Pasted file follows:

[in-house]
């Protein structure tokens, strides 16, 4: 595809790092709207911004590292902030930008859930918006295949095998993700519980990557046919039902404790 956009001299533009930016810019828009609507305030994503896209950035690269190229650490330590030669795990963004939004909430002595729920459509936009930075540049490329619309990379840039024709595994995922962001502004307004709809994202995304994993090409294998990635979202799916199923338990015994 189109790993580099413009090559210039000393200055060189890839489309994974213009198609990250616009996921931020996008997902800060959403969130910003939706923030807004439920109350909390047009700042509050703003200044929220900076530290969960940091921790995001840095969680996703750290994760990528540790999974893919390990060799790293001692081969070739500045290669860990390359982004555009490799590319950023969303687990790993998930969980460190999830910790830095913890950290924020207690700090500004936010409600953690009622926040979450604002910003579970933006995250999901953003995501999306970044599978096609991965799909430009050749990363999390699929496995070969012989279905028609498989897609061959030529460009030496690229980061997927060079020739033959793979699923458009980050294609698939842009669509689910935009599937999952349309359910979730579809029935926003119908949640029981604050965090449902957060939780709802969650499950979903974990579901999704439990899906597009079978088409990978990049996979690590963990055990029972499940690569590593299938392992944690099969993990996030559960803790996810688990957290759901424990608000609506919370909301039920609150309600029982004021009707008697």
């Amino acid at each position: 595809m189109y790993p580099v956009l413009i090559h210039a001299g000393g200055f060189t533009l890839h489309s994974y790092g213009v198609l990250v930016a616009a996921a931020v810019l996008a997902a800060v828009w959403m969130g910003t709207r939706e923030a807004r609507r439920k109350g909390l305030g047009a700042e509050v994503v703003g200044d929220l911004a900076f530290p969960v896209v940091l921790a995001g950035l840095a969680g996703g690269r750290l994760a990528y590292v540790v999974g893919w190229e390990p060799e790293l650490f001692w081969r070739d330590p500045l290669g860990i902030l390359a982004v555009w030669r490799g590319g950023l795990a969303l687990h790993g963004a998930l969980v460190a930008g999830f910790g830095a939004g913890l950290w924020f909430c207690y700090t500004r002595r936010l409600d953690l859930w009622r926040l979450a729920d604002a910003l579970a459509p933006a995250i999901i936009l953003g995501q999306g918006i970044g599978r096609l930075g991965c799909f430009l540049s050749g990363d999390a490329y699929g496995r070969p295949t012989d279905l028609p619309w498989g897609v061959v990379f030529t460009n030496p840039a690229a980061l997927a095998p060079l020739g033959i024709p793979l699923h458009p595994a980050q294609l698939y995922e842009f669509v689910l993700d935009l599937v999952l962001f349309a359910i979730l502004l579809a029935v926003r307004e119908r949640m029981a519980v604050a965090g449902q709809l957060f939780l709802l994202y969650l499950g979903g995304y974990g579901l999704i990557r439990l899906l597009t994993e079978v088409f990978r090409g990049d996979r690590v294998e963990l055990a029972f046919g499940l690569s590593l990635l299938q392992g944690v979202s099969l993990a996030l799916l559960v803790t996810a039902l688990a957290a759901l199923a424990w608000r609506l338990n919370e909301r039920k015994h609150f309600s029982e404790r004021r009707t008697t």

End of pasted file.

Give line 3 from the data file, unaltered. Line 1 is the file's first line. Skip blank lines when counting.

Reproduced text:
């Amino acid at each position: 595809m189109y790993p580099v956009l413009i090559h210039a001299g000393g200055f060189t533009l890839h489309s994974y790092g213009v198609l990250v930016a616009a996921a931020v810019l996008a997902a800060v828009w959403m969130g910003t709207r939706e923030a807004r609507r439920k109350g909390l305030g047009a700042e509050v994503v703003g200044d929220l911004a900076f530290p969960v896209v940091l921790a995001g950035l840095a969680g996703g690269r750290l994760a990528y590292v540790v999974g893919w190229e390990p060799e790293l650490f001692w081969r070739d330590p500045l290669g860990i902030l390359a982004v555009w030669r490799g590319g950023l795990a969303l687990h790993g963004a998930l969980v460190a930008g999830f910790g830095a939004g913890l950290w924020f909430c207690y700090t500004r002595r936010l409600d953690l859930w009622r926040l979450a729920d604002a910003l579970a459509p933006a995250i999901i936009l953003g995501q999306g918006i970044g599978r096609l930075g991965c799909f430009l540049s050749g990363d999390a490329y699929g496995r070969p295949t012989d279905l028609p619309w498989g897609v061959v990379f030529t460009n030496p840039a690229a980061l997927a095998p060079l020739g033959i024709p793979l699923h458009p595994a980050q294609l698939y995922e842009f669509v689910l993700d935009l599937v999952l962001f349309a359910i979730l502004l579809a029935v926003r307004e119908r949640m029981a519980v604050a965090g449902q709809l957060f939780l709802l994202y969650l499950g979903g995304y974990g579901l999704i990557r439990l899906l597009t994993e079978v088409f990978r090409g990049d996979r690590v294998e963990l055990a029972f046919g499940l690569s590593l990635l299938q392992g944690v979202s099969l993990a996030l799916l559960v803790t996810a039902l688990a957290a759901l199923a424990w608000r609506l338990n919370e909301r039920k015994h609150f309600s029982e404790r004021r009707t008697t």